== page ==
By Ganesh Khemka and Parv Garg
Yesterday, the Supreme Court pronounced an important judgment in Rojer Mathews v. South Indian Bank wherein it referred the dispute of constitutional validity of the Finance Act, 2017 to a larger seven-judge Constitution Bench.Whilst keeping the constitutionality of the Finance Act, 2017 in a state of suspended animation, the Court adjudicated that its provisions did not excessively delegate legislative powers to the executive. The Court in its over-250-page order, also issued multiple directions for functioning of tribunals and for furtherance of access to justice in India. Although seemingly routine, this case raises crucial questions regarding legislative procedure and relevance of the Rajya Sabha.
The Constitution of India through Article 79, envisages two houses of Parliament which when acting collectively frame laws under Article 107. Constituent Assembly Debates highlight how an indirectly elected Rajya Sabha was deliberately envisaged as a check on the possibility of untrammelled majoritarianism by a directly-elected Lok Sabha. Such bicameralism was to infuse an important element of deliberation and balance, and has many-a-times been held to be an important facet of the Constitutional structure.
However, having colonial roots also vests the Rajya Sabha with certain disabilities. Similar to the House of Lords in the United Kingdom, which in addition to not being able to select the Government or Prime Minister also lost its ability to veto certain financial and public bills post the Constitutional Crisis of 1909, the Rajya Sabha too has a limited role with respect to‘Money Bills’ by virtue of Article 109. In stark contrast to the general procedure wherein every bill introduced in one house has to also be ratified by the other, for such ‘Money Bills’ concerning taxation and monetary expenditure, the role of the Rajya Sabha is curtailed to being merely recommendatory. Such an exception to our bicameral polity, is and ought to be exercised, extremely restrictively.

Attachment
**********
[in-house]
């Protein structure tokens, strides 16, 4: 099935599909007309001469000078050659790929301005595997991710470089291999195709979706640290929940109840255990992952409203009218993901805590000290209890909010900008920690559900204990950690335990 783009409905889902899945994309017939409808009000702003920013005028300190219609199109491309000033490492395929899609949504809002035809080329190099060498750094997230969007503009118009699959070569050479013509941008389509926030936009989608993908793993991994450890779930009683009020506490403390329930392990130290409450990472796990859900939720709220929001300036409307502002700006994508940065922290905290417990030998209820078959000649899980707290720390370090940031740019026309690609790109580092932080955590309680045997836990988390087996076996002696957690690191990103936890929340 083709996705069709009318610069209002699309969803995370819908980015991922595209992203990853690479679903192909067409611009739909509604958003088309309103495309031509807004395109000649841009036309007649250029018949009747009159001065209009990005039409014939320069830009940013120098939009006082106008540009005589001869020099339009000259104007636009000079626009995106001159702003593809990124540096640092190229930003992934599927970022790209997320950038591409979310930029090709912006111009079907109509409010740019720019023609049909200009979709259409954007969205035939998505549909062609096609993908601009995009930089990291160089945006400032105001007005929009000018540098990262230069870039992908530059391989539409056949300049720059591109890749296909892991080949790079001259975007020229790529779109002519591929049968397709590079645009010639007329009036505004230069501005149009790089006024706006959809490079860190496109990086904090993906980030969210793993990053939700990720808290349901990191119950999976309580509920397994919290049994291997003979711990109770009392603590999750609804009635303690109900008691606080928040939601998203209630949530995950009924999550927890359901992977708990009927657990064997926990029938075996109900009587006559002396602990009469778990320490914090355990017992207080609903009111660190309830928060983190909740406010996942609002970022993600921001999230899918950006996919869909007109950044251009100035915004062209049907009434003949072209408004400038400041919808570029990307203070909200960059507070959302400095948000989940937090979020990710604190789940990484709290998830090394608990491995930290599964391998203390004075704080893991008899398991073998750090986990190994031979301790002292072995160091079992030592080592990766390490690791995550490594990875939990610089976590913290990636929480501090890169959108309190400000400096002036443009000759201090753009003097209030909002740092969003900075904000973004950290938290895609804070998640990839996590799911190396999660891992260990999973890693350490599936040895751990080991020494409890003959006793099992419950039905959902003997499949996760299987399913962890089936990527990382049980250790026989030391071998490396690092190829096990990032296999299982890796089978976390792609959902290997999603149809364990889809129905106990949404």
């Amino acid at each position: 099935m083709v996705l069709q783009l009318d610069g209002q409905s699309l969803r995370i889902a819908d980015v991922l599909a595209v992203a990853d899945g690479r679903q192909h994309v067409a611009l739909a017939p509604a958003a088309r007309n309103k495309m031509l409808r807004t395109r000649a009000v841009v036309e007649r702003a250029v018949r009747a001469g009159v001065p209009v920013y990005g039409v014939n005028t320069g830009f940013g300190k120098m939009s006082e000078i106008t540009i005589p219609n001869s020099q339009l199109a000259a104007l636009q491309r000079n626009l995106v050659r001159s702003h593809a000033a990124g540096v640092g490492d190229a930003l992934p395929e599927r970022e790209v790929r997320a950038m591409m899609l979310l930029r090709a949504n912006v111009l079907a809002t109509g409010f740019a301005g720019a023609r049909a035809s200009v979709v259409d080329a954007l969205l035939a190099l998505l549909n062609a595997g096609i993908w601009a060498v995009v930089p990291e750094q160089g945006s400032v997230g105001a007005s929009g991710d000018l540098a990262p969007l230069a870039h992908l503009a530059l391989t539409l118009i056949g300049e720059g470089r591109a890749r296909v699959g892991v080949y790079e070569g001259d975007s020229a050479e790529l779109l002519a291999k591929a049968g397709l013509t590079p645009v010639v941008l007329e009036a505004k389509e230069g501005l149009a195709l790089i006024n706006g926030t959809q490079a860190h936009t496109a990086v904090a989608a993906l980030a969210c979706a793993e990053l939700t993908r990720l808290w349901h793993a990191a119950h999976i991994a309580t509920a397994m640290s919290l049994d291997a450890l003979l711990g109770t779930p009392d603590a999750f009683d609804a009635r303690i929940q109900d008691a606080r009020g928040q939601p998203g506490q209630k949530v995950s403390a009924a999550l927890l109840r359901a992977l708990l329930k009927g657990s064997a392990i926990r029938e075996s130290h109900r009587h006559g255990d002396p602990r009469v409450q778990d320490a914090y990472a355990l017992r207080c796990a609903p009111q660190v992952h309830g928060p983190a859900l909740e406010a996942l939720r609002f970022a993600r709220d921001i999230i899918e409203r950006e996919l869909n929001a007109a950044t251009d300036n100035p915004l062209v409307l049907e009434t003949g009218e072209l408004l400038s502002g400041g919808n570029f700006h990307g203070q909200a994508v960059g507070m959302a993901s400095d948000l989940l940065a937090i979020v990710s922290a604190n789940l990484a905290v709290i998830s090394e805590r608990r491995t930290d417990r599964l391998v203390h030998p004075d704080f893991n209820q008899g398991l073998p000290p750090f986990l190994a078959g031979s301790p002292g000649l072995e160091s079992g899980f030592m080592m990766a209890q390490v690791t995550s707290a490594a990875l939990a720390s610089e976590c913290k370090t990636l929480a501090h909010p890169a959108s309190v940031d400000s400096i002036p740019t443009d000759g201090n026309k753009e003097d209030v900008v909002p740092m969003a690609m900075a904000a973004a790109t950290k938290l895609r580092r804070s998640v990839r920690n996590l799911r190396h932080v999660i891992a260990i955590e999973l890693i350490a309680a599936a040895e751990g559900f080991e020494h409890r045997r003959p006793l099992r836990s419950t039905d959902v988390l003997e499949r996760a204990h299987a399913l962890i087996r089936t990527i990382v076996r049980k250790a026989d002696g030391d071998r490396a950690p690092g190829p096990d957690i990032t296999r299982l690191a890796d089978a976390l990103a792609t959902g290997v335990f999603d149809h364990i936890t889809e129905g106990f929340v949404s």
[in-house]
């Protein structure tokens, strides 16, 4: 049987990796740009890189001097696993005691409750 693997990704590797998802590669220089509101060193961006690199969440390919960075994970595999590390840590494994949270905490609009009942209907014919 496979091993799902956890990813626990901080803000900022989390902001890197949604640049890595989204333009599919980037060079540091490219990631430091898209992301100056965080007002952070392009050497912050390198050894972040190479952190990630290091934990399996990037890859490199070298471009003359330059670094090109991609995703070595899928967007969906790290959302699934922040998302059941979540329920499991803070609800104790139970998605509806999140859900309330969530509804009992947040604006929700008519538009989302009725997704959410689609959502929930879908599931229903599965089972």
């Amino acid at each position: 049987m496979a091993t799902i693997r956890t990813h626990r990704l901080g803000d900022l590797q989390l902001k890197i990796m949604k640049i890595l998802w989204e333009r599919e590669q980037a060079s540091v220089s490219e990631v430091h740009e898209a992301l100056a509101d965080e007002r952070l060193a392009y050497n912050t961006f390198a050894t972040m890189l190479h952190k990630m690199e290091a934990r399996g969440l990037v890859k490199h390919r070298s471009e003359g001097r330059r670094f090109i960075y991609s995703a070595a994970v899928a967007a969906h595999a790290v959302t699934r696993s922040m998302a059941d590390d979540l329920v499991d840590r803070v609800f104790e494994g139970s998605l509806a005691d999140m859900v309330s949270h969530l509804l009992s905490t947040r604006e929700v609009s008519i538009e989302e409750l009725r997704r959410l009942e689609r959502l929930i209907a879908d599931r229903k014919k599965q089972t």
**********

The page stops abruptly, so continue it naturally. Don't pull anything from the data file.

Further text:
Practice makes clear that there has been a slow, yet steady, effacement of the Rajya Sabha’s role. In 2016, the then Finance Minister claimed that the Aadhaar (Targeted Delivery of Financial and other Subsidies, benefits and services) Act, 2016 which permitted the government to make Aadhaar cards mandatory for availing public subsidies and created corollary Rules and governing institutions, to be a ‘Money Bill’. They argued that Section 7 formed the core of the enactment, and it governed the manner in which monies could be withdrawn from the Consolidated Fund of India. All other provisions were claimed as being incidental thereto and the entire Aadhaar Act was sought to be pigeon-holed under Article 110(1)(e)&(g).
Such an argument was accepted by the Supreme Court in KS Puttaswamy v. Union of India. Although the Court harped upon the importance of the Rajya Sabha and of bicameralism, it acquiesced to the government’s weak legal façade meant to overcome its lack-of-numbers in the Upper House. In doing so, the Court not only allowed the government to dilute the strict constitutional requirement of only having those provisions which satisfy Articles 110(1)(a-g) but it also conflated alteration of a ‘charge’ on the Consolidated Fund of India [a term defined under Article 112(3)] with method of withdrawal of amounts. Even more peculiarly, without first answering the preliminary issue of whether the Court had jurisdiction to judicially review certifications of ‘Money Bills’, what the scope of such judicial review should be and the principles guiding determination of their nature, the Court directly held the Aadhaar Act as being a Money Bill.